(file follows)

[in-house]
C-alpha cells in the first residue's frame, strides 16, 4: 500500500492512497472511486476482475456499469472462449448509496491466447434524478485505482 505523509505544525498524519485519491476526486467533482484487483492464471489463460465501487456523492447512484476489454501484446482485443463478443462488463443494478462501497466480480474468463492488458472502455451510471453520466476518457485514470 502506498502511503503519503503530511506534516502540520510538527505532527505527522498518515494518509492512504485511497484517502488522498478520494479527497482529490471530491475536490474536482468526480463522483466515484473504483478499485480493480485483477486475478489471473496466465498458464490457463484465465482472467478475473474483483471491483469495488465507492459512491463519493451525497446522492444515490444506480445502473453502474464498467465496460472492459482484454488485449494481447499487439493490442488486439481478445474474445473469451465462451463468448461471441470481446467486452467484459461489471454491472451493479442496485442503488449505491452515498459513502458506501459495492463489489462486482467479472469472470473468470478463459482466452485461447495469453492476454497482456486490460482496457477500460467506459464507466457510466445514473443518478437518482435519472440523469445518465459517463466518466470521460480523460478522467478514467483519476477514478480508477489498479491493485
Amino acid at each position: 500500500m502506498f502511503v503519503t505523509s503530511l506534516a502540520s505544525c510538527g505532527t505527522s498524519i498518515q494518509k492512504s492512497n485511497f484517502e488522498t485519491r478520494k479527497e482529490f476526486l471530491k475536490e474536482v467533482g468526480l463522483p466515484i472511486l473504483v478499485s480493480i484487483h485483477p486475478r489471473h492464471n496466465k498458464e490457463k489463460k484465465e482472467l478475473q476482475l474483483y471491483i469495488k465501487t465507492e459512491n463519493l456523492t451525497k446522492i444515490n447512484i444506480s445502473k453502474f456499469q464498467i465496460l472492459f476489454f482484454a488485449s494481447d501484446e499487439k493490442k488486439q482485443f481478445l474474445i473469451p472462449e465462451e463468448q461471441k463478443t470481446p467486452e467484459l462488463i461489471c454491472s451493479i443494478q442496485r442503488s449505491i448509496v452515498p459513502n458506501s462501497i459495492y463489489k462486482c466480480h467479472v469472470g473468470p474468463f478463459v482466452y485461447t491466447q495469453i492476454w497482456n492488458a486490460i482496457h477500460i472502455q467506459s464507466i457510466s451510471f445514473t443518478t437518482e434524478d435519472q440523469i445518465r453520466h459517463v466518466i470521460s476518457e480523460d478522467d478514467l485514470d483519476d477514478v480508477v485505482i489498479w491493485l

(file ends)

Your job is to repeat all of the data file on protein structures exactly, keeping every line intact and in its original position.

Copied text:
[in-house]
C-alpha cells in the first residue's frame, strides 16, 4: 500500500492512497472511486476482475456499469472462449448509496491466447434524478485505482 505523509505544525498524519485519491476526486467533482484487483492464471489463460465501487456523492447512484476489454501484446482485443463478443462488463443494478462501497466480480474468463492488458472502455451510471453520466476518457485514470 502506498502511503503519503503530511506534516502540520510538527505532527505527522498518515494518509492512504485511497484517502488522498478520494479527497482529490471530491475536490474536482468526480463522483466515484473504483478499485480493480485483477486475478489471473496466465498458464490457463484465465482472467478475473474483483471491483469495488465507492459512491463519493451525497446522492444515490444506480445502473453502474464498467465496460472492459482484454488485449494481447499487439493490442488486439481478445474474445473469451465462451463468448461471441470481446467486452467484459461489471454491472451493479442496485442503488449505491452515498459513502458506501459495492463489489462486482467479472469472470473468470478463459482466452485461447495469453492476454497482456486490460482496457477500460467506459464507466457510466445514473443518478437518482435519472440523469445518465459517463466518466470521460480523460478522467478514467483519476477514478480508477489498479491493485
Amino acid at each position: 500500500m502506498f502511503v503519503t505523509s503530511l506534516a502540520s505544525c510538527g505532527t505527522s498524519i498518515q494518509k492512504s492512497n485511497f484517502e488522498t485519491r478520494k479527497e482529490f476526486l471530491k475536490e474536482v467533482g468526480l463522483p466515484i472511486l473504483v478499485s480493480i484487483h485483477p486475478r489471473h492464471n496466465k498458464e490457463k489463460k484465465e482472467l478475473q476482475l474483483y471491483i469495488k465501487t465507492e459512491n463519493l456523492t451525497k446522492i444515490n447512484i444506480s445502473k453502474f456499469q464498467i465496460l472492459f476489454f482484454a488485449s494481447d501484446e499487439k493490442k488486439q482485443f481478445l474474445i473469451p472462449e465462451e463468448q461471441k463478443t470481446p467486452e467484459l462488463i461489471c454491472s451493479i443494478q442496485r442503488s449505491i448509496v452515498p459513502n458506501s462501497i459495492y463489489k462486482c466480480h467479472v469472470g473468470p474468463f478463459v482466452y485461447t491466447q495469453i492476454w497482456n492488458a486490460i482496457h477500460i472502455q467506459s464507466i457510466s451510471f445514473t443518478t437518482e434524478d435519472q440523469i445518465r453520466h459517463v466518466i470521460s476518457e480523460d478522467d478514467l485514470d483519476d477514478v480508477v485505482i489498479w491493485l